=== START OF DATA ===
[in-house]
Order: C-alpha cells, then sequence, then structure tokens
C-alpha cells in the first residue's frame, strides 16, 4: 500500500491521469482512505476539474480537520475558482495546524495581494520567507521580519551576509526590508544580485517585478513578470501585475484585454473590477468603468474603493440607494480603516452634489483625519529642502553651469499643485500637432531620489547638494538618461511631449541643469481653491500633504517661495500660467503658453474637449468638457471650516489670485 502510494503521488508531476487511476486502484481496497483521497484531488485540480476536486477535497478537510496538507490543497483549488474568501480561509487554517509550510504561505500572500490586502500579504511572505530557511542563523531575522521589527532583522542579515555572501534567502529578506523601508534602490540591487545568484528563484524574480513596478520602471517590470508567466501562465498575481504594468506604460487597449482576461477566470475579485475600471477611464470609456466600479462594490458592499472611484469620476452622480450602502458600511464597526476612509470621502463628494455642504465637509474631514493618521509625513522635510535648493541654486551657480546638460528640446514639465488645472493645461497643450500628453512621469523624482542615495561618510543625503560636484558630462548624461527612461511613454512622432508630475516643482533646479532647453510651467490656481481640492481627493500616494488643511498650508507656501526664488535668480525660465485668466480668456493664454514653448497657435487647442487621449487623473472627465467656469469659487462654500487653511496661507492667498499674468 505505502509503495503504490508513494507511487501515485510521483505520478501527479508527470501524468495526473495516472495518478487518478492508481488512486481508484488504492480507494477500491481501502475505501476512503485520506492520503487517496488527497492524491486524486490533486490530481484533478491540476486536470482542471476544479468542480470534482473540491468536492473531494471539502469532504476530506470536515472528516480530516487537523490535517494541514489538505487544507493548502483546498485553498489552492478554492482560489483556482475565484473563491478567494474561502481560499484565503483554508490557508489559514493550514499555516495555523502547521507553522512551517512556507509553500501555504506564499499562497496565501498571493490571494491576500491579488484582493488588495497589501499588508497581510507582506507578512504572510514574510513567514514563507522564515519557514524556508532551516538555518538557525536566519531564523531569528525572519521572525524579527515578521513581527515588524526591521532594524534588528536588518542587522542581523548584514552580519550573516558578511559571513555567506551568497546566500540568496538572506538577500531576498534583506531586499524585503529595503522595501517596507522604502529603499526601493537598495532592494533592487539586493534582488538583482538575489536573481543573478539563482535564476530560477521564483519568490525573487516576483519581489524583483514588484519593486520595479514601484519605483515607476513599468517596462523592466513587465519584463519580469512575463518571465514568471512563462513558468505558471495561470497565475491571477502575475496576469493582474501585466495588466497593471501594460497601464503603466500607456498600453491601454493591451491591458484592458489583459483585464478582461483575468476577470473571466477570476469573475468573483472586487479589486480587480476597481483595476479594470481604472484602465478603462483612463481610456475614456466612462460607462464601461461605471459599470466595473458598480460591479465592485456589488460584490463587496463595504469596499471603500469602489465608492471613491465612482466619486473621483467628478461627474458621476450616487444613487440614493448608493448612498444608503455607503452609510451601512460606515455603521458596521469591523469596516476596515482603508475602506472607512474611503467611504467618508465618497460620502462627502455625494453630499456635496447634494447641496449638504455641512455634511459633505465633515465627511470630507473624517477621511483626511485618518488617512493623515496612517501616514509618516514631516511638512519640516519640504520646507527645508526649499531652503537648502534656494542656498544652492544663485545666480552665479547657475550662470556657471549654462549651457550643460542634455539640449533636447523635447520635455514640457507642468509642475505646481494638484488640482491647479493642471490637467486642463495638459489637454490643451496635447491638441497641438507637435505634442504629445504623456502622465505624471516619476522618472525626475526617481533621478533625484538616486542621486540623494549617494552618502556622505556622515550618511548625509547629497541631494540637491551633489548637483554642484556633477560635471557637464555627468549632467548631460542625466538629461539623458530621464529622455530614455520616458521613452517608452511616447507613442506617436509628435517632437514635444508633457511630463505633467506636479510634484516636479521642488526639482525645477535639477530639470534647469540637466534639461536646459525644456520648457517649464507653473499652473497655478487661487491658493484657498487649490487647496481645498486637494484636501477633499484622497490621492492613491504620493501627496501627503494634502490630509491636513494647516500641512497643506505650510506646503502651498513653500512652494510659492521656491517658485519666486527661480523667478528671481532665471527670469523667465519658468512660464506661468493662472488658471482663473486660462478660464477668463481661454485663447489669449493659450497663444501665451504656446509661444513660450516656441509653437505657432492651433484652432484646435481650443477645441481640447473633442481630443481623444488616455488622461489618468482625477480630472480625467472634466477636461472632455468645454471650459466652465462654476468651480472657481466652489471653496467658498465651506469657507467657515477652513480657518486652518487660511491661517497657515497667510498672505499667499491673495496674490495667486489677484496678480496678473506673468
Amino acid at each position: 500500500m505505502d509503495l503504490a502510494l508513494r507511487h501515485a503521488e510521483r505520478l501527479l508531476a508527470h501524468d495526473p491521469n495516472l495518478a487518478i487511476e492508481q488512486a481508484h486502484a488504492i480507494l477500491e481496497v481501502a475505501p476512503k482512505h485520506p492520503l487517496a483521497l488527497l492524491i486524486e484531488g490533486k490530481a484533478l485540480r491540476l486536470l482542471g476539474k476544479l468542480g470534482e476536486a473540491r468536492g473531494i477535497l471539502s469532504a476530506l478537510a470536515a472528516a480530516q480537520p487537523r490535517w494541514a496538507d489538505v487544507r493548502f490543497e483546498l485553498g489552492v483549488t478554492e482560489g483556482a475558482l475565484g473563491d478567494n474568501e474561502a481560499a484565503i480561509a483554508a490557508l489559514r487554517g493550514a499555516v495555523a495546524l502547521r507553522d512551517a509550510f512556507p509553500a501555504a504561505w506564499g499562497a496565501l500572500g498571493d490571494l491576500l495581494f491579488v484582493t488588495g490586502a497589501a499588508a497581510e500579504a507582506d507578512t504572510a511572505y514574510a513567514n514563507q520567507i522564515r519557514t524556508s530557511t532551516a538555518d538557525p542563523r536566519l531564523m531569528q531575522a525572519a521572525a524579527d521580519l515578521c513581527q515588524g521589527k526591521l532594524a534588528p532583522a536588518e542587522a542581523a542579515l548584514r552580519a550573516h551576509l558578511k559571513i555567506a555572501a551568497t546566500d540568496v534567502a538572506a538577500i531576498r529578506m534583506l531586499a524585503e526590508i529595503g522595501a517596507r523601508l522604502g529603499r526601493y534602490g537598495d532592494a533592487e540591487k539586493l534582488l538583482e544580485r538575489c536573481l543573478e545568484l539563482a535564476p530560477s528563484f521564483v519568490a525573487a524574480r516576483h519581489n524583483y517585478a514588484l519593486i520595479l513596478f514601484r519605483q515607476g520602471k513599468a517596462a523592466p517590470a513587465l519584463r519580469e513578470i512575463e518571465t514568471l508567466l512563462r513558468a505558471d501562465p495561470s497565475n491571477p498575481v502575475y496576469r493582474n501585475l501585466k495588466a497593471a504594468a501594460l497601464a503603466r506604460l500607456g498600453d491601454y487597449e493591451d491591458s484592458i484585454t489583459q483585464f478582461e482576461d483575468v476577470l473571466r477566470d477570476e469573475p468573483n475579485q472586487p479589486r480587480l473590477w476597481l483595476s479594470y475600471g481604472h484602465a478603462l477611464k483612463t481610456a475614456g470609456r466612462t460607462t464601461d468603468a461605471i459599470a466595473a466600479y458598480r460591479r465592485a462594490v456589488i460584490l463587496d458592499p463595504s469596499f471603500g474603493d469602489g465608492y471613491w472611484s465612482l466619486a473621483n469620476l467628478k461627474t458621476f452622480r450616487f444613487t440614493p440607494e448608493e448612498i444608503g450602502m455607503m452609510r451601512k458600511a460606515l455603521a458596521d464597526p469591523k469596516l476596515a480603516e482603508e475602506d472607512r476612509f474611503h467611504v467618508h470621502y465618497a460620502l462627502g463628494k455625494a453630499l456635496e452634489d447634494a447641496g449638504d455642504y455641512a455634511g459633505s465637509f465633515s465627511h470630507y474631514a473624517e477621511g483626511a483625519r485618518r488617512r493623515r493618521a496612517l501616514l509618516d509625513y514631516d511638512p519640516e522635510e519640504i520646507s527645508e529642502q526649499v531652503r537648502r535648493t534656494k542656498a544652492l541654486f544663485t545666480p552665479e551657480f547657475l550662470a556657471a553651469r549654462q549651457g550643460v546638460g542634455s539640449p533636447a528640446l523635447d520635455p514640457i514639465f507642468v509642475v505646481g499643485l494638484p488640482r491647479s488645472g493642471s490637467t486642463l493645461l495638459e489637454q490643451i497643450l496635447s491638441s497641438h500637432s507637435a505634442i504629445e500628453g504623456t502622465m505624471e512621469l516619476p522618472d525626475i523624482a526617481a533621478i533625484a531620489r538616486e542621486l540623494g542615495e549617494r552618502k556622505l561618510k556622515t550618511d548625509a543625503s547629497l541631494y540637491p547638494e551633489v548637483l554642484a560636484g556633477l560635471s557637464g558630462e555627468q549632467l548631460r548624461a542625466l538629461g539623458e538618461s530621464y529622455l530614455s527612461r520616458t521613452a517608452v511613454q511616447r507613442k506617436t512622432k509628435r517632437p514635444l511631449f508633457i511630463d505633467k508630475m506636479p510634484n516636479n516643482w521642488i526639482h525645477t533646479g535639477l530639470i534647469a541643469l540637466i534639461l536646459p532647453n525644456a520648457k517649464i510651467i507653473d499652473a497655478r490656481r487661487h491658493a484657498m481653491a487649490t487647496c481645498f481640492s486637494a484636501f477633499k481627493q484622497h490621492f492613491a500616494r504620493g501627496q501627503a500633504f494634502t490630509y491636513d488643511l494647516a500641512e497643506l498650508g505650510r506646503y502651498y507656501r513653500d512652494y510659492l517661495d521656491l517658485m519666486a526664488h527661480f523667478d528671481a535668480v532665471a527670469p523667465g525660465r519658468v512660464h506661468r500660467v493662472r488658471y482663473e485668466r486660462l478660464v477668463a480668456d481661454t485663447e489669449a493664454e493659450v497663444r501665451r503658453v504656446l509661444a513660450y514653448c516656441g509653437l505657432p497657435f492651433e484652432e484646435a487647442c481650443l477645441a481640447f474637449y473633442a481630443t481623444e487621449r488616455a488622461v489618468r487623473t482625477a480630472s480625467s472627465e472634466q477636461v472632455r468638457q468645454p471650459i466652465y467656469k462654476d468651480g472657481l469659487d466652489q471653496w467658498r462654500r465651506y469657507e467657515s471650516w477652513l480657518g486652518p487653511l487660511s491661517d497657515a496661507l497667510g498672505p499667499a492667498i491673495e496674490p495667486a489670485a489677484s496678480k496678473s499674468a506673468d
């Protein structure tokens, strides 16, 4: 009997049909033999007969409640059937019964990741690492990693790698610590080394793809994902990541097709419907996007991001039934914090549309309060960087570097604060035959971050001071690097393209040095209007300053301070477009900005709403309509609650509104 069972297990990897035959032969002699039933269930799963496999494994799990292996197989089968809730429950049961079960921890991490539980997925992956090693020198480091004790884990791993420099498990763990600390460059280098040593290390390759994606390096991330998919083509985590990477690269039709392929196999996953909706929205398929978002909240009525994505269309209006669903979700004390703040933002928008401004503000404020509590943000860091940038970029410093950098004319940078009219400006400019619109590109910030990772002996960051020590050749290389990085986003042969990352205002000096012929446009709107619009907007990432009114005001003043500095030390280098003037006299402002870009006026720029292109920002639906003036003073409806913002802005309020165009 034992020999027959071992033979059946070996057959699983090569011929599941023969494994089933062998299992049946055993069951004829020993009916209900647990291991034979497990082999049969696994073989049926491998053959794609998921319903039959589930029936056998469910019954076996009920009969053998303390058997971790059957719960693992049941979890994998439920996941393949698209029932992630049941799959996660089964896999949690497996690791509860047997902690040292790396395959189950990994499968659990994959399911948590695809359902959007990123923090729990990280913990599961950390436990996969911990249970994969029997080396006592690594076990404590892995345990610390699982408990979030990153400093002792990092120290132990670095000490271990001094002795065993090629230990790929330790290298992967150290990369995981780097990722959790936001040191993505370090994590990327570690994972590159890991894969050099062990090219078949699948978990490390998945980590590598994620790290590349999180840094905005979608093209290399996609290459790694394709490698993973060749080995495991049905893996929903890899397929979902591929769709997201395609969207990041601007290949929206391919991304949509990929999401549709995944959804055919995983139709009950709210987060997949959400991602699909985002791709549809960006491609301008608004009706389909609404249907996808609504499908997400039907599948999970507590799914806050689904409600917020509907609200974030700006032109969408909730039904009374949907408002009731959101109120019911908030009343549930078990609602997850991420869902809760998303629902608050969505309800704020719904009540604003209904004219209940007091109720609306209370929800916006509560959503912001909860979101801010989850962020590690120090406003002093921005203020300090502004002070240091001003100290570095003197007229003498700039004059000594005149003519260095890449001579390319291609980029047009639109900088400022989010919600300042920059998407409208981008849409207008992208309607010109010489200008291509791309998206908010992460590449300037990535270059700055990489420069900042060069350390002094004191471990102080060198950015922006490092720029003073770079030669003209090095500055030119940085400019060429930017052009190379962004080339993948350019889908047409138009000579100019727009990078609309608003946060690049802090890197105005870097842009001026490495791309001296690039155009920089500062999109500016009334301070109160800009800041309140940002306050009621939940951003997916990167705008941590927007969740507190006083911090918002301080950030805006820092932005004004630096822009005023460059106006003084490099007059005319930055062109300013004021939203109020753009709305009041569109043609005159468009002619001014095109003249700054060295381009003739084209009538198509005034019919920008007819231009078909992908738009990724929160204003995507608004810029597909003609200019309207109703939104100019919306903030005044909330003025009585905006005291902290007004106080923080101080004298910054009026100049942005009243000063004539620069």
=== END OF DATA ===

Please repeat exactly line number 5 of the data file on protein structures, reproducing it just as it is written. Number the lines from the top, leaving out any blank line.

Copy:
């Protein structure tokens, strides 16, 4: 009997049909033999007969409640059937019964990741690492990693790698610590080394793809994902990541097709419907996007991001039934914090549309309060960087570097604060035959971050001071690097393209040095209007300053301070477009900005709403309509609650509104 069972297990990897035959032969002699039933269930799963496999494994799990292996197989089968809730429950049961079960921890991490539980997925992956090693020198480091004790884990791993420099498990763990600390460059280098040593290390390759994606390096991330998919083509985590990477690269039709392929196999996953909706929205398929978002909240009525994505269309209006669903979700004390703040933002928008401004503000404020509590943000860091940038970029410093950098004319940078009219400006400019619109590109910030990772002996960051020590050749290389990085986003042969990352205002000096012929446009709107619009907007990432009114005001003043500095030390280098003037006299402002870009006026720029292109920002639906003036003073409806913002802005309020165009 034992020999027959071992033979059946070996057959699983090569011929599941023969494994089933062998299992049946055993069951004829020993009916209900647990291991034979497990082999049969696994073989049926491998053959794609998921319903039959589930029936056998469910019954076996009920009969053998303390058997971790059957719960693992049941979890994998439920996941393949698209029932992630049941799959996660089964896999949690497996690791509860047997902690040292790396395959189950990994499968659990994959399911948590695809359902959007990123923090729990990280913990599961950390436990996969911990249970994969029997080396006592690594076990404590892995345990610390699982408990979030990153400093002792990092120290132990670095000490271990001094002795065993090629230990790929330790290298992967150290990369995981780097990722959790936001040191993505370090994590990327570690994972590159890991894969050099062990090219078949699948978990490390998945980590590598994620790290590349999180840094905005979608093209290399996609290459790694394709490698993973060749080995495991049905893996929903890899397929979902591929769709997201395609969207990041601007290949929206391919991304949509990929999401549709995944959804055919995983139709009950709210987060997949959400991602699909985002791709549809960006491609301008608004009706389909609404249907996808609504499908997400039907599948999970507590799914806050689904409600917020509907609200974030700006032109969408909730039904009374949907408002009731959101109120019911908030009343549930078990609602997850991420869902809760998303629902608050969505309800704020719904009540604003209904004219209940007091109720609306209370929800916006509560959503912001909860979101801010989850962020590690120090406003002093921005203020300090502004002070240091001003100290570095003197007229003498700039004059000594005149003519260095890449001579390319291609980029047009639109900088400022989010919600300042920059998407409208981008849409207008992208309607010109010489200008291509791309998206908010992460590449300037990535270059700055990489420069900042060069350390002094004191471990102080060198950015922006490092720029003073770079030669003209090095500055030119940085400019060429930017052009190379962004080339993948350019889908047409138009000579100019727009990078609309608003946060690049802090890197105005870097842009001026490495791309001296690039155009920089500062999109500016009334301070109160800009800041309140940002306050009621939940951003997916990167705008941590927007969740507190006083911090918002301080950030805006820092932005004004630096822009005023460059106006003084490099007059005319930055062109300013004021939203109020753009709305009041569109043609005159468009002619001014095109003249700054060295381009003739084209009538198509005034019919920008007819231009078909992908738009990724929160204003995507608004810029597909003609200019309207109703939104100019919306903030005044909330003025009585905006005291902290007004106080923080101080004298910054009026100049942005009243000063004539620069």